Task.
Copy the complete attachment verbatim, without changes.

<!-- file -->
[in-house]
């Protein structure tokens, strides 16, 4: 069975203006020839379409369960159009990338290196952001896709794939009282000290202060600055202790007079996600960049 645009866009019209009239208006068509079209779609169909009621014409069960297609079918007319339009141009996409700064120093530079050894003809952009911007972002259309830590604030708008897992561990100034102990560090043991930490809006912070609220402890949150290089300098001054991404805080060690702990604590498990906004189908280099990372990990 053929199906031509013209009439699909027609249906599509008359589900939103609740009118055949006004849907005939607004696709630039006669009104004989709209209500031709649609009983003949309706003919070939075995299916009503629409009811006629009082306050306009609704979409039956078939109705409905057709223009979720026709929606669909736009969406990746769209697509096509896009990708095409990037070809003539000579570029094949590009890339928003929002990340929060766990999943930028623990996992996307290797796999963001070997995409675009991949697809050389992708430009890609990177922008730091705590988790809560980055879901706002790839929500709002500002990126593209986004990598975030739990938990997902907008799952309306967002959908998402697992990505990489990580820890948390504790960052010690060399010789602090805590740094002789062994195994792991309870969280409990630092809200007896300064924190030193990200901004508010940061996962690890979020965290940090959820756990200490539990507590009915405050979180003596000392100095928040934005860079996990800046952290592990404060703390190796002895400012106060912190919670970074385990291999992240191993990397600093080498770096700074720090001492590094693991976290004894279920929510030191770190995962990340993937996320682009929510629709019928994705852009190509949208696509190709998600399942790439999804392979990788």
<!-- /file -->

[in-house]
């Protein structure tokens, strides 16, 4: 069975203006020839379409369960159009990338290196952001896709794939009282000290202060600055202790007079996600960049 645009866009019209009239208006068509079209779609169909009621014409069960297609079918007319339009141009996409700064120093530079050894003809952009911007972002259309830590604030708008897992561990100034102990560090043991930490809006912070609220402890949150290089300098001054991404805080060690702990604590498990906004189908280099990372990990 053929199906031509013209009439699909027609249906599509008359589900939103609740009118055949006004849907005939607004696709630039006669009104004989709209209500031709649609009983003949309706003919070939075995299916009503629409009811006629009082306050306009609704979409039956078939109705409905057709223009979720026709929606669909736009969406990746769209697509096509896009990708095409990037070809003539000579570029094949590009890339928003929002990340929060766990999943930028623990996992996307290797796999963001070997995409675009991949697809050389992708430009890609990177922008730091705590988790809560980055879901706002790839929500709002500002990126593209986004990598975030739990938990997902907008799952309306967002959908998402697992990505990489990580820890948390504790960052010690060399010789602090805590740094002789062994195994792991309870969280409990630092809200007896300064924190030193990200901004508010940061996962690890979020965290940090959820756990200490539990507590009915405050979180003596000392100095928040934005860079996990800046952290592990404060703390190796002895400012106060912190919670970074385990291999992240191993990397600093080498770096700074720090001492590094693991976290004894279920929510030191770190995962990340993937996320682009929510629709019928994705852009190509949208696509190709998600399942790439999804392979990788």